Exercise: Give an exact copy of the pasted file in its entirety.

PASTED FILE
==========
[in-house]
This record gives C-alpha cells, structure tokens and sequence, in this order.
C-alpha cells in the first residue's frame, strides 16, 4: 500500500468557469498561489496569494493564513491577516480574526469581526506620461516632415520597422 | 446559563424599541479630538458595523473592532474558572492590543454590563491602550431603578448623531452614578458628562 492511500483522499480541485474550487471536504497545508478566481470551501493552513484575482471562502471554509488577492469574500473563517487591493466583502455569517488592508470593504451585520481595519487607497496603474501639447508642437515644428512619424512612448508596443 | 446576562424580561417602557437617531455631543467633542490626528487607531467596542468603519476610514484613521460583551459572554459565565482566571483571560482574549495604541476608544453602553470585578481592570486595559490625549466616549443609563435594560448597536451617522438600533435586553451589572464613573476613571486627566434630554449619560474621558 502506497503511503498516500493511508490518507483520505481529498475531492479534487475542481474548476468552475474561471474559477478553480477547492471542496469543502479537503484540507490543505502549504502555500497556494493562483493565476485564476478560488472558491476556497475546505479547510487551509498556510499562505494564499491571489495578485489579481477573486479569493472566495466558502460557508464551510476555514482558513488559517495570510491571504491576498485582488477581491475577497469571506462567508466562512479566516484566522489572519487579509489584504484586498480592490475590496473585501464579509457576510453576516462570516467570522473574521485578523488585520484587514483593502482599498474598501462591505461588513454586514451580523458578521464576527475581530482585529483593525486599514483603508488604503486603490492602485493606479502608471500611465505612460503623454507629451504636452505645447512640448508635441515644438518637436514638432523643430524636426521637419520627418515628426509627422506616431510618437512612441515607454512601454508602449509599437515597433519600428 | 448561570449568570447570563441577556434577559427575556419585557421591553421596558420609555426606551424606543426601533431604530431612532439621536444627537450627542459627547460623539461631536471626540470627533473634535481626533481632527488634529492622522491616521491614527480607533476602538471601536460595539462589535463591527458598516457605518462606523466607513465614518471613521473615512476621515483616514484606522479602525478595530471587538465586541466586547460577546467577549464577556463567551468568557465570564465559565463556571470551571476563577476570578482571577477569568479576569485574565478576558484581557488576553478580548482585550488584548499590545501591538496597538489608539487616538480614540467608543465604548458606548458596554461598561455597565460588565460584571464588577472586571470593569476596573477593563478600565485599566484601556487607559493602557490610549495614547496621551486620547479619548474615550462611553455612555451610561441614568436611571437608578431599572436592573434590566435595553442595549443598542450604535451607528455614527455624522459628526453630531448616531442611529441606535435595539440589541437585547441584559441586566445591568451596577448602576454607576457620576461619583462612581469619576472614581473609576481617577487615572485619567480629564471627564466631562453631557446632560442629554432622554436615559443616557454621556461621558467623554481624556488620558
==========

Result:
[in-house]
This record gives C-alpha cells, structure tokens and sequence, in this order.
C-alpha cells in the first residue's frame, strides 16, 4: 500500500468557469498561489496569494493564513491577516480574526469581526506620461516632415520597422 | 446559563424599541479630538458595523473592532474558572492590543454590563491602550431603578448623531452614578458628562 492511500483522499480541485474550487471536504497545508478566481470551501493552513484575482471562502471554509488577492469574500473563517487591493466583502455569517488592508470593504451585520481595519487607497496603474501639447508642437515644428512619424512612448508596443 | 446576562424580561417602557437617531455631543467633542490626528487607531467596542468603519476610514484613521460583551459572554459565565482566571483571560482574549495604541476608544453602553470585578481592570486595559490625549466616549443609563435594560448597536451617522438600533435586553451589572464613573476613571486627566434630554449619560474621558 502506497503511503498516500493511508490518507483520505481529498475531492479534487475542481474548476468552475474561471474559477478553480477547492471542496469543502479537503484540507490543505502549504502555500497556494493562483493565476485564476478560488472558491476556497475546505479547510487551509498556510499562505494564499491571489495578485489579481477573486479569493472566495466558502460557508464551510476555514482558513488559517495570510491571504491576498485582488477581491475577497469571506462567508466562512479566516484566522489572519487579509489584504484586498480592490475590496473585501464579509457576510453576516462570516467570522473574521485578523488585520484587514483593502482599498474598501462591505461588513454586514451580523458578521464576527475581530482585529483593525486599514483603508488604503486603490492602485493606479502608471500611465505612460503623454507629451504636452505645447512640448508635441515644438518637436514638432523643430524636426521637419520627418515628426509627422506616431510618437512612441515607454512601454508602449509599437515597433519600428 | 448561570449568570447570563441577556434577559427575556419585557421591553421596558420609555426606551424606543426601533431604530431612532439621536444627537450627542459627547460623539461631536471626540470627533473634535481626533481632527488634529492622522491616521491614527480607533476602538471601536460595539462589535463591527458598516457605518462606523466607513465614518471613521473615512476621515483616514484606522479602525478595530471587538465586541466586547460577546467577549464577556463567551468568557465570564465559565463556571470551571476563577476570578482571577477569568479576569485574565478576558484581557488576553478580548482585550488584548499590545501591538496597538489608539487616538480614540467608543465604548458606548458596554461598561455597565460588565460584571464588577472586571470593569476596573477593563478600565485599566484601556487607559493602557490610549495614547496621551486620547479619548474615550462611553455612555451610561441614568436611571437608578431599572436592573434590566435595553442595549443598542450604535451607528455614527455624522459628526453630531448616531442611529441606535435595539440589541437585547441584559441586566445591568451596577448602576454607576457620576461619583462612581469619576472614581473609576481617577487615572485619567480629564471627564466631562453631557446632560442629554432622554436615559443616557454621556461621558467623554481624556488620558